I see Jesus as a mystic, who felt a close, personal link with God as the source of all the love, all the deep connection in the universe. A major part of his mission was to communicate, in his words and actions, his experience of God’s love, that was so uplifting, encouraging, comforting, strengthening, that he was able to carry on, even when faced, day after day, with a religious tradition that taught people to live in fear. Keeping people cowed by fear often suits the aims and goals of kings, and other power figures.
I believe Jesus was so steeped in, shaped in, empowered by love for all people, that rather than argue with these poor people with their scary picture of God, he worked instead to show them something different. He used things familiar to them, to tell a story with a twist to it, that opened the possibility of seeing God in a new light.
That’s what the parables of Jesus do. They are a bit subversive, sliding under the preconceived notions people had, enough to make them question, wonder, look at things in a new way.
Jesus told them a story about a man who owned a vineyard, in which there was a fig tree that did not produce fruit. These characters and props were typical parts of prophetic preaching that called people, and the nation of Israel to account for what the prophets called faithlessness.
Jesus’ cousin John the Baptist was that kind of fiery preacher. In one of his tirades, found in Matthew’s Gospel, John said, “The ax is already at the root of the trees, and every tree that does not produce good fruit will be cut down and thrown into the fire.”
When Jesus started his story, about a tree that did not produce fruit, the crowd might have thought they knew where it was headed. They grew up on a steady diet of “Be faithful or else.” But I think he surprised them.
The vineyard owner said to his gardener, ‘For three years now I’ve been coming to look for fruit on this fig tree and haven’t found any. Cut it down! Why should it use up the soil?’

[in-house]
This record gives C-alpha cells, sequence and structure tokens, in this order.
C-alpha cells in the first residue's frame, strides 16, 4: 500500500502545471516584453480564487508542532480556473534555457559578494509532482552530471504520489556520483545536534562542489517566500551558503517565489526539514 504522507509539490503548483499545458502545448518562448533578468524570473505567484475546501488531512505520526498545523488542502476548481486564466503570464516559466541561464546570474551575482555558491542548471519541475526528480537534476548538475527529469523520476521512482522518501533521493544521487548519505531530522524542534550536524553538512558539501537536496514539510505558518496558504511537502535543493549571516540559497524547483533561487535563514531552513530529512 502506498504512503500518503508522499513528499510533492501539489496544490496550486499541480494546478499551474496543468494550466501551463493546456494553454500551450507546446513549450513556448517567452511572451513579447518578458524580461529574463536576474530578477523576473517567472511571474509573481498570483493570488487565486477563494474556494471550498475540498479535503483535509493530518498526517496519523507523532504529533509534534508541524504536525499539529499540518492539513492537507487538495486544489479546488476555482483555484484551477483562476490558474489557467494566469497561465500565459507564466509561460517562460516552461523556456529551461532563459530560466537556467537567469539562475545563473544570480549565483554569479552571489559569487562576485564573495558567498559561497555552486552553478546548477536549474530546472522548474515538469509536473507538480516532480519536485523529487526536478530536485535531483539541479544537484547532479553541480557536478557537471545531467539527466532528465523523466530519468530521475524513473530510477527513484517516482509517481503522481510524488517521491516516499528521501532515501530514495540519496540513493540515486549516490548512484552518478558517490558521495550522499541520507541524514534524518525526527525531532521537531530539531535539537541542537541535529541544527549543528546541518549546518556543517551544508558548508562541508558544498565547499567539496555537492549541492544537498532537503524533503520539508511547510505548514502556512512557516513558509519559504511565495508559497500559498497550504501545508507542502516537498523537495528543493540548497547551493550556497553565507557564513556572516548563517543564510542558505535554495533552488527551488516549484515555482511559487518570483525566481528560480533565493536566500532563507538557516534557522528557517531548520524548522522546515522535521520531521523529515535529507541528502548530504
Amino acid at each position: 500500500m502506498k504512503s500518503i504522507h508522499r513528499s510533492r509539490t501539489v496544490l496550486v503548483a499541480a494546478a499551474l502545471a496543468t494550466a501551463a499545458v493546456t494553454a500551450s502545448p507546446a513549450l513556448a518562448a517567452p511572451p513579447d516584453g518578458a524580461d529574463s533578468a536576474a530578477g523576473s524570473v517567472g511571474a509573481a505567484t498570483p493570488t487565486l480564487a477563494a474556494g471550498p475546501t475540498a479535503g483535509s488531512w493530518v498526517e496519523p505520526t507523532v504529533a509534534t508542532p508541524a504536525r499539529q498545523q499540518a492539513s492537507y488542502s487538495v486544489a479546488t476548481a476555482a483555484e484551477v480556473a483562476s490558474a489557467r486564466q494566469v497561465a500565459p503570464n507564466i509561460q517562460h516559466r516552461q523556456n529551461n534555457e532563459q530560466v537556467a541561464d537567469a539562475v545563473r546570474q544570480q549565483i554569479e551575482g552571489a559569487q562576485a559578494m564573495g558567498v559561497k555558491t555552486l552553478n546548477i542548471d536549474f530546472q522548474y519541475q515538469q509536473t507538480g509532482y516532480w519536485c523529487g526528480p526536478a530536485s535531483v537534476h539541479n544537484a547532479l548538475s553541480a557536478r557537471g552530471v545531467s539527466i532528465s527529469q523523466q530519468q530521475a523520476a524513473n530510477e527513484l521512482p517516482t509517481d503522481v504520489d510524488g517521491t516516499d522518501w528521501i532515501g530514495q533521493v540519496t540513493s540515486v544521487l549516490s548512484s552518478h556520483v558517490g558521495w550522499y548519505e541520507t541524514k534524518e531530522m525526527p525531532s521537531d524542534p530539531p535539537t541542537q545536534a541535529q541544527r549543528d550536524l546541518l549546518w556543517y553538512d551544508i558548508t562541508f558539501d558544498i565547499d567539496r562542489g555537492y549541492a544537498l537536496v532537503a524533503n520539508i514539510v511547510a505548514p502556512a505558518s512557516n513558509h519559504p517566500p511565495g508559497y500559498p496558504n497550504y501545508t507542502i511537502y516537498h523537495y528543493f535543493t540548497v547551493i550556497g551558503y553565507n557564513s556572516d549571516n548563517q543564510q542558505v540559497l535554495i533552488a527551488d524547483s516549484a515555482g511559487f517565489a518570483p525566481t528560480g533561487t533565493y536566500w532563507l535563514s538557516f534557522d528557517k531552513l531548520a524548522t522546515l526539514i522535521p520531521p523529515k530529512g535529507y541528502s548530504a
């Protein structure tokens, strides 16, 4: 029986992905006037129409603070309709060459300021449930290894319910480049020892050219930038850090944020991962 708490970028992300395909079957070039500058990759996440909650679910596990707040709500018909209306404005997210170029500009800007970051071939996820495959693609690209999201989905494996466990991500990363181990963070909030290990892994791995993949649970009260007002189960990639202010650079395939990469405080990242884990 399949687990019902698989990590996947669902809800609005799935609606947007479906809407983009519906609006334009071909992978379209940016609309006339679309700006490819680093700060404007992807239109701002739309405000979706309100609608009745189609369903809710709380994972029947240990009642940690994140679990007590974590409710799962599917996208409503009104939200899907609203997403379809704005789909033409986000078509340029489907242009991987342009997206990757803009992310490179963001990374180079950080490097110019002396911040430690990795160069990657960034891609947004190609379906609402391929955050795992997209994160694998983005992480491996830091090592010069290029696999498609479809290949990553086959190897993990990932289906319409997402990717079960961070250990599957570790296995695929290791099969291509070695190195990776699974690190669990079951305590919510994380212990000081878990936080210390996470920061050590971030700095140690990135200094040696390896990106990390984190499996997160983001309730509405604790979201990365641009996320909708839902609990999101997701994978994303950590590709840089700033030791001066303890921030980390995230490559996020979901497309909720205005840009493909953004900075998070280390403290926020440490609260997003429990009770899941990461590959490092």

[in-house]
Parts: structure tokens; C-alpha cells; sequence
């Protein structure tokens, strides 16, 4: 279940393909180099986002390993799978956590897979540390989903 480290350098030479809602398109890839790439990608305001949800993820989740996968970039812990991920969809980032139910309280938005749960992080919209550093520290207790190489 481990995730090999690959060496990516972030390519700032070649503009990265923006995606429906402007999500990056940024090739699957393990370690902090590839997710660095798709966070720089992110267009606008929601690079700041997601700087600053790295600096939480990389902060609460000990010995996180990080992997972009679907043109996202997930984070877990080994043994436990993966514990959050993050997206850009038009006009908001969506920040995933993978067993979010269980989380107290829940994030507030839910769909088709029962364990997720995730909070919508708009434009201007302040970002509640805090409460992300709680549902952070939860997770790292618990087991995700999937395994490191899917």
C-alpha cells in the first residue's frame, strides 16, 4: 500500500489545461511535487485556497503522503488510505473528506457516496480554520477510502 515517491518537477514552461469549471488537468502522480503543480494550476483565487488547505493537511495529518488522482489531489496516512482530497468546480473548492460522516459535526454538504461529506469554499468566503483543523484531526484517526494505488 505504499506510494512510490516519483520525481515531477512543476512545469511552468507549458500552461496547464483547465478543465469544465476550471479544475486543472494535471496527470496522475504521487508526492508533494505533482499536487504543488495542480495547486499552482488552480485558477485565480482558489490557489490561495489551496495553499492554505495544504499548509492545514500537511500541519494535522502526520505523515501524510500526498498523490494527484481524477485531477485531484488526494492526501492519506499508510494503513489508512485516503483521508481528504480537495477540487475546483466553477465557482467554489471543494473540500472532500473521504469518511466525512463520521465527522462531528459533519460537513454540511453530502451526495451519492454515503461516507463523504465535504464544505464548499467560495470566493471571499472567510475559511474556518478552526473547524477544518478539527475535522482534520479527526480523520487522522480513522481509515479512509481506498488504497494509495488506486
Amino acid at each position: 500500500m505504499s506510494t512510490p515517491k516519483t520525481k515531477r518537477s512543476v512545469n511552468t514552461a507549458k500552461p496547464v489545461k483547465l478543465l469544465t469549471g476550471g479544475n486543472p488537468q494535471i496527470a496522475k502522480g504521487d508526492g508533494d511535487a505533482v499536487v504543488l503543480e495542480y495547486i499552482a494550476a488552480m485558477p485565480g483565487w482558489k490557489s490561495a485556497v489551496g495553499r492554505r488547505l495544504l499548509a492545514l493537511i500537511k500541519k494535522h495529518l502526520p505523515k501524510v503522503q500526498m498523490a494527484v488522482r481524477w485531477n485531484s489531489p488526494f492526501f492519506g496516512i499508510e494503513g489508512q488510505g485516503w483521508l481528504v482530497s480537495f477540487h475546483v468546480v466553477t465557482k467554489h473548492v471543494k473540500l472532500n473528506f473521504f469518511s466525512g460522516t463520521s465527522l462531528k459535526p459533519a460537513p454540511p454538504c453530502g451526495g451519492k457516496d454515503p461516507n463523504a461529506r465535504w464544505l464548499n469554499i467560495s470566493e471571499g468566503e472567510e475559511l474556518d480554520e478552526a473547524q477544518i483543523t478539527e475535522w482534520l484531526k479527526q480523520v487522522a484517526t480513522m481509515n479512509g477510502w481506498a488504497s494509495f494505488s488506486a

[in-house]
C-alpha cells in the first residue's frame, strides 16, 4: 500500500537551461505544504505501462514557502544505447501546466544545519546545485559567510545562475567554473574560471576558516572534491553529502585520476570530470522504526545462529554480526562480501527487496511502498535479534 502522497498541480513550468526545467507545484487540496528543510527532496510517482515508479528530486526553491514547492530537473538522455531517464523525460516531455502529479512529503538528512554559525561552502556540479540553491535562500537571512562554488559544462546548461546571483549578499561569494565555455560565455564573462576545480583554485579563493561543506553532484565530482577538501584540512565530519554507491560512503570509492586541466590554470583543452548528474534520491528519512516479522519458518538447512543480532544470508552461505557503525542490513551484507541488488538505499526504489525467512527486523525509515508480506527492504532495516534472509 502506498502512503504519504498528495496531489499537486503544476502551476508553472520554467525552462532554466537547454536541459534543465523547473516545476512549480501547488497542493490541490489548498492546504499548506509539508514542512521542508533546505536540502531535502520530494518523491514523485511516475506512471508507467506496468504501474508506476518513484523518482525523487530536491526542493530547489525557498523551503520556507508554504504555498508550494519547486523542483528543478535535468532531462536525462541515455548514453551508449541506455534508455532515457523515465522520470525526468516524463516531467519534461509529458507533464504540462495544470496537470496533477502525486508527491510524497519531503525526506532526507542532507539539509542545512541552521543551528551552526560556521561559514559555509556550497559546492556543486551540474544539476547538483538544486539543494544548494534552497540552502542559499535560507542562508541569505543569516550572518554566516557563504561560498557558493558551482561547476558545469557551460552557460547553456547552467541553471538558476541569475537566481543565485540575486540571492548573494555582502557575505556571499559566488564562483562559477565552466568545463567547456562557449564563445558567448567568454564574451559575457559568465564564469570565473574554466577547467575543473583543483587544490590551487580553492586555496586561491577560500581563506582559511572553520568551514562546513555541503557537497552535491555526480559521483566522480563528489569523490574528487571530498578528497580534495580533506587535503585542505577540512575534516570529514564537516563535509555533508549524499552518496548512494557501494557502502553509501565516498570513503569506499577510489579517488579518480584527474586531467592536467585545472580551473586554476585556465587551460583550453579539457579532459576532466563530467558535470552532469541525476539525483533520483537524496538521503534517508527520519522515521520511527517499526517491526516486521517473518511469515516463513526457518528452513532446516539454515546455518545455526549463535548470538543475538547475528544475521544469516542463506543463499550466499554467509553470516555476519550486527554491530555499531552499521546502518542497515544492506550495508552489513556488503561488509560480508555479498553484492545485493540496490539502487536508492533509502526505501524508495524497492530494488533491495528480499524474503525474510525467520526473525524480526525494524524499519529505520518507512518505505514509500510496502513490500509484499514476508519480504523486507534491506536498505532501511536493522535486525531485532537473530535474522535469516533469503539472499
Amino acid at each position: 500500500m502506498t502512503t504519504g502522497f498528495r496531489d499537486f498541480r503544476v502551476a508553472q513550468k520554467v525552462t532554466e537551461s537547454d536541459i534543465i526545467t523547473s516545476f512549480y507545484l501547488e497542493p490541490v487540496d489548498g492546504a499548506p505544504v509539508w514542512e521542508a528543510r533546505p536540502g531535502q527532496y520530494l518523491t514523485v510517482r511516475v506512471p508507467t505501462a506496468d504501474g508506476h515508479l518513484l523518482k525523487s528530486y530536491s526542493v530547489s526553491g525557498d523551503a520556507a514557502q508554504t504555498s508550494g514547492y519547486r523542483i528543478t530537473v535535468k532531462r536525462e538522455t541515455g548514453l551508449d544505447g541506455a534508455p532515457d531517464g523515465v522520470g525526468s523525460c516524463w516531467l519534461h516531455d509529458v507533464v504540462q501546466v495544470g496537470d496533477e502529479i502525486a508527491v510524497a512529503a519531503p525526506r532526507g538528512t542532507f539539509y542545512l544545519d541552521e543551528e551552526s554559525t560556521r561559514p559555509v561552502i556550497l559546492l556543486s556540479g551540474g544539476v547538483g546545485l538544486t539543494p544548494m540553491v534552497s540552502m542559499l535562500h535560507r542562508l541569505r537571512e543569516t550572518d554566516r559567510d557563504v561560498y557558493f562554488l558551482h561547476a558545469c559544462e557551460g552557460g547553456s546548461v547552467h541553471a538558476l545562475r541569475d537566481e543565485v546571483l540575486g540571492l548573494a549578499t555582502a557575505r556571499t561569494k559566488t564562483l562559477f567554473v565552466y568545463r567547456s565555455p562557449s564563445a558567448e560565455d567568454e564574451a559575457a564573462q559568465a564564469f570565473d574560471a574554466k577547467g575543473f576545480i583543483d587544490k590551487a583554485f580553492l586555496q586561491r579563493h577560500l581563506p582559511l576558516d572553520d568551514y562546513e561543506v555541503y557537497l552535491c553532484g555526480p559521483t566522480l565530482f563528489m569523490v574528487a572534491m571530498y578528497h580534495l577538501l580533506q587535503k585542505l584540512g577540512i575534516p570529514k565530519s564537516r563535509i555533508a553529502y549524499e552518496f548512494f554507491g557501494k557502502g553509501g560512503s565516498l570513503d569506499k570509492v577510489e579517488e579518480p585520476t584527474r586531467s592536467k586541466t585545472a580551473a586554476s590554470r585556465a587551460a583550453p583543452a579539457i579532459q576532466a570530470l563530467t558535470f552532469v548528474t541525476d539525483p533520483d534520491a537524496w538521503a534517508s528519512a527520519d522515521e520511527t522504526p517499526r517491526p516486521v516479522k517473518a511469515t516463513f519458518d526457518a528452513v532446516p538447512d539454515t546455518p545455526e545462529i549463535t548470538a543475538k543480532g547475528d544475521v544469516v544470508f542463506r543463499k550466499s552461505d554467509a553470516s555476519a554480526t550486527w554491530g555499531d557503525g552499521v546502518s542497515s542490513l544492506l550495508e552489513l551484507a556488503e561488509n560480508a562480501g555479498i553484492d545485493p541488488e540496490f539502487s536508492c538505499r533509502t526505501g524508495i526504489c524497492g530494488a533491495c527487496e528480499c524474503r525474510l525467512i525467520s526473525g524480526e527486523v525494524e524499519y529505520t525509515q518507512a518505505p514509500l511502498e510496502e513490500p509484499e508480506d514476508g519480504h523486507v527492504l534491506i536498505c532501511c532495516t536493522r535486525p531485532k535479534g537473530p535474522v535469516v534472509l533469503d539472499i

For the people in the crowd, this may sound like every king, every boss, every landowner, every judge they’ve ever encountered. Life is hard. It’s dog eat dog. The strong survive. Produce or be cut down. If you don’t do well in this world, it’s because there’s something unfixably wrong with you. You were born the wrong race. If only you weren’t a Galilean. Maybe if you were a Roman, you’d be big and strong.
The crowd may have been very surprised to hear what the gardener, the one who’s been literally hands on with all the trees in this vineyard, said.
“Leave it alone for one more year, and I’ll dig around it and fertilize it. If it bears fruit next year, fine! If not, then cut it down.’”
Someone in the bible study group this week wondered why the gardener hadn’t given the fig tree that kind of TLC up until then. I didn’t have a good answer then, except to say it’s a parable, and we can only stretch it so far.
But I’ve been thinking about it, and maybe the gardener looked upon the tree with compassion. Maybe he could relate to not doing as well as expected and being under pressure to produce. Perhaps he saw a living thing that deserved some care and attention, and a second chance.
The twist here is that the gardener, who might actually have less work to do with one less tree to care for, advocates for saving it.
I think Jesus subtly used his story to ask his audience, “What if the way we are meant to live is about second chances, and helping those who need help, offering care and feeding of souls, rather than condemnation? Wouldn’t that be good? Wouldn’t it be better to love, than to live in fear? What if that’s actually what God wants for us?”
What if what Jesus was doing was pointing not to another image of God as a static image that looked something like a person, but showing us that God is actually the power of love, the energy of compassion, the possibility of connection at work in the universe? Amen